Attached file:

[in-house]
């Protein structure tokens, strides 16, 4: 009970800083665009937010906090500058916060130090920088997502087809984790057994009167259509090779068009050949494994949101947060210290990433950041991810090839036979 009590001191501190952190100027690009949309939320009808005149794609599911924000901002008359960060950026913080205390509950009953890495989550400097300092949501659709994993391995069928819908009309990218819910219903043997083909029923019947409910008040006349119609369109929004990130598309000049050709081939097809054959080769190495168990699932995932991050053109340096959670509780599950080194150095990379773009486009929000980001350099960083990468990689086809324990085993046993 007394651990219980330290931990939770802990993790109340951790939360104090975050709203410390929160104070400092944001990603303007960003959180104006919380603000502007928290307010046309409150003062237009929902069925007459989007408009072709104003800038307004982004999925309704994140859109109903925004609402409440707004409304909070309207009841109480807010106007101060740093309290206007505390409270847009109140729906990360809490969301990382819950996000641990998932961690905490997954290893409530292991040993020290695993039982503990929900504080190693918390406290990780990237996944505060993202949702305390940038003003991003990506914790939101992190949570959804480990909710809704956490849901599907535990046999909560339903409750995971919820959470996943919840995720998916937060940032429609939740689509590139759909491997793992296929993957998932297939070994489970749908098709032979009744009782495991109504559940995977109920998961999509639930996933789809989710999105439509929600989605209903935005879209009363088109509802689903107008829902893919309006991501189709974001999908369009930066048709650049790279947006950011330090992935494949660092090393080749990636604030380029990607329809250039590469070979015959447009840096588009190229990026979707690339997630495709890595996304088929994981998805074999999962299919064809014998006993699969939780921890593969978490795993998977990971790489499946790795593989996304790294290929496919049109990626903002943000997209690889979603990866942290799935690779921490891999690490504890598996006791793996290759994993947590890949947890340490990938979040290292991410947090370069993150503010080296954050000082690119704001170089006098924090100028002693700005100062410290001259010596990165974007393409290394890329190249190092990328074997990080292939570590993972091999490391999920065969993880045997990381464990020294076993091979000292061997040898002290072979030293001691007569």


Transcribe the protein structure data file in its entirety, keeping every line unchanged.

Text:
[in-house]
């Protein structure tokens, strides 16, 4: 009970800083665009937010906090500058916060130090920088997502087809984790057994009167259509090779068009050949494994949101947060210290990433950041991810090839036979 009590001191501190952190100027690009949309939320009808005149794609599911924000901002008359960060950026913080205390509950009953890495989550400097300092949501659709994993391995069928819908009309990218819910219903043997083909029923019947409910008040006349119609369109929004990130598309000049050709081939097809054959080769190495168990699932995932991050053109340096959670509780599950080194150095990379773009486009929000980001350099960083990468990689086809324990085993046993 007394651990219980330290931990939770802990993790109340951790939360104090975050709203410390929160104070400092944001990603303007960003959180104006919380603000502007928290307010046309409150003062237009929902069925007459989007408009072709104003800038307004982004999925309704994140859109109903925004609402409440707004409304909070309207009841109480807010106007101060740093309290206007505390409270847009109140729906990360809490969301990382819950996000641990998932961690905490997954290893409530292991040993020290695993039982503990929900504080190693918390406290990780990237996944505060993202949702305390940038003003991003990506914790939101992190949570959804480990909710809704956490849901599907535990046999909560339903409750995971919820959470996943919840995720998916937060940032429609939740689509590139759909491997793992296929993957998932297939070994489970749908098709032979009744009782495991109504559940995977109920998961999509639930996933789809989710999105439509929600989605209903935005879209009363088109509802689903107008829902893919309006991501189709974001999908369009930066048709650049790279947006950011330090992935494949660092090393080749990636604030380029990607329809250039590469070979015959447009840096588009190229990026979707690339997630495709890595996304088929994981998805074999999962299919064809014998006993699969939780921890593969978490795993998977990971790489499946790795593989996304790294290929496919049109990626903002943000997209690889979603990866942290799935690779921490891999690490504890598996006791793996290759994993947590890949947890340490990938979040290292991410947090370069993150503010080296954050000082690119704001170089006098924090100028002693700005100062410290001259010596990165974007393409290394890329190249190092990328074997990080292939570590993972091999490391999920065969993880045997990381464990020294076993091979000292061997040898002290072979030293001691007569």